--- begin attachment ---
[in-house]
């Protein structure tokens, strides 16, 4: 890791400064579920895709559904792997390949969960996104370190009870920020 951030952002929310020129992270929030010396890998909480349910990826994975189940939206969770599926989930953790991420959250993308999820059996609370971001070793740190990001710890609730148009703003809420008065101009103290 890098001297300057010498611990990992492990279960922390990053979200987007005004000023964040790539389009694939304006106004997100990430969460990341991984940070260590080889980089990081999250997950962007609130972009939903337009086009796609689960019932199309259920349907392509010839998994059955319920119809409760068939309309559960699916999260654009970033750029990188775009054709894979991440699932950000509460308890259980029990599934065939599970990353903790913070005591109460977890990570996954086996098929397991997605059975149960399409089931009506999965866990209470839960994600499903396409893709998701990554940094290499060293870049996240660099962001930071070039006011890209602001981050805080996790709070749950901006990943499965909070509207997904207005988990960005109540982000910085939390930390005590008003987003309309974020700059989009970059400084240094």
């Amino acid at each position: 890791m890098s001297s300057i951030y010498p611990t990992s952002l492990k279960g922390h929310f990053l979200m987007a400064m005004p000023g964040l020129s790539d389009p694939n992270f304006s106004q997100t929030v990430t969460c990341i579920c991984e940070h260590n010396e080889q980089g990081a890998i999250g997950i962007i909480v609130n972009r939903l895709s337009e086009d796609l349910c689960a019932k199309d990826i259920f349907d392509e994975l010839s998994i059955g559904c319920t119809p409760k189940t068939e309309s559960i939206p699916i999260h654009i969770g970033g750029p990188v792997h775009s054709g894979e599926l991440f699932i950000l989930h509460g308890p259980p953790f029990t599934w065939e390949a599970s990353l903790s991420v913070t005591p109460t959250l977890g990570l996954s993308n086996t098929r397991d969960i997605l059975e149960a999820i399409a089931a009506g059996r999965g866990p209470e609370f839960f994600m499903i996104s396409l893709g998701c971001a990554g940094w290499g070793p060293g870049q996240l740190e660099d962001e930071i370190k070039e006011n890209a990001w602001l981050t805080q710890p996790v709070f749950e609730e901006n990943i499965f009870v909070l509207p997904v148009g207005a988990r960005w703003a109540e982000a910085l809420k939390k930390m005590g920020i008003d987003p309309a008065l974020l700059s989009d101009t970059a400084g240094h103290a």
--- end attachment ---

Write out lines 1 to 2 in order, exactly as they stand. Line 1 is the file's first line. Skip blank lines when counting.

[in-house]
């Protein structure tokens, strides 16, 4: 890791400064579920895709559904792997390949969960996104370190009870920020 951030952002929310020129992270929030010396890998909480349910990826994975189940939206969770599926989930953790991420959250993308999820059996609370971001070793740190990001710890609730148009703003809420008065101009103290 890098001297300057010498611990990992492990279960922390990053979200987007005004000023964040790539389009694939304006106004997100990430969460990341991984940070260590080889980089990081999250997950962007609130972009939903337009086009796609689960019932199309259920349907392509010839998994059955319920119809409760068939309309559960699916999260654009970033750029990188775009054709894979991440699932950000509460308890259980029990599934065939599970990353903790913070005591109460977890990570996954086996098929397991997605059975149960399409089931009506999965866990209470839960994600499903396409893709998701990554940094290499060293870049996240660099962001930071070039006011890209602001981050805080996790709070749950901006990943499965909070509207997904207005988990960005109540982000910085939390930390005590008003987003309309974020700059989009970059400084240094």